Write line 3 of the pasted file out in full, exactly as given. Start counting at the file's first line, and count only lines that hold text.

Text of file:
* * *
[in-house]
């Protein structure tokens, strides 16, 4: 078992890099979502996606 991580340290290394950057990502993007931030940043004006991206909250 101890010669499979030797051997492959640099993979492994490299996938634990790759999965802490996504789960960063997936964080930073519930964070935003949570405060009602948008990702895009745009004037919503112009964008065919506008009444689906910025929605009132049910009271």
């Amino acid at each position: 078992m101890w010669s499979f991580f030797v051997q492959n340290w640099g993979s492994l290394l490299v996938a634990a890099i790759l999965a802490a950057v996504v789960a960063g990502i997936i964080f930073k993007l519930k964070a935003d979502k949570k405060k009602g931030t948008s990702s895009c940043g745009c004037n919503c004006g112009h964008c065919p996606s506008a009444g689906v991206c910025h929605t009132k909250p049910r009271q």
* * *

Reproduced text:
């Amino acid at each position: 078992m101890w010669s499979f991580f030797v051997q492959n340290w640099g993979s492994l290394l490299v996938a634990a890099i790759l999965a802490a950057v996504v789960a960063g990502i997936i964080f930073k993007l519930k964070a935003d979502k949570k405060k009602g931030t948008s990702s895009c940043g745009c004037n919503c004006g112009h964008c065919p996606s506008a009444g689906v991206c910025h929605t009132k909250p049910r009271q």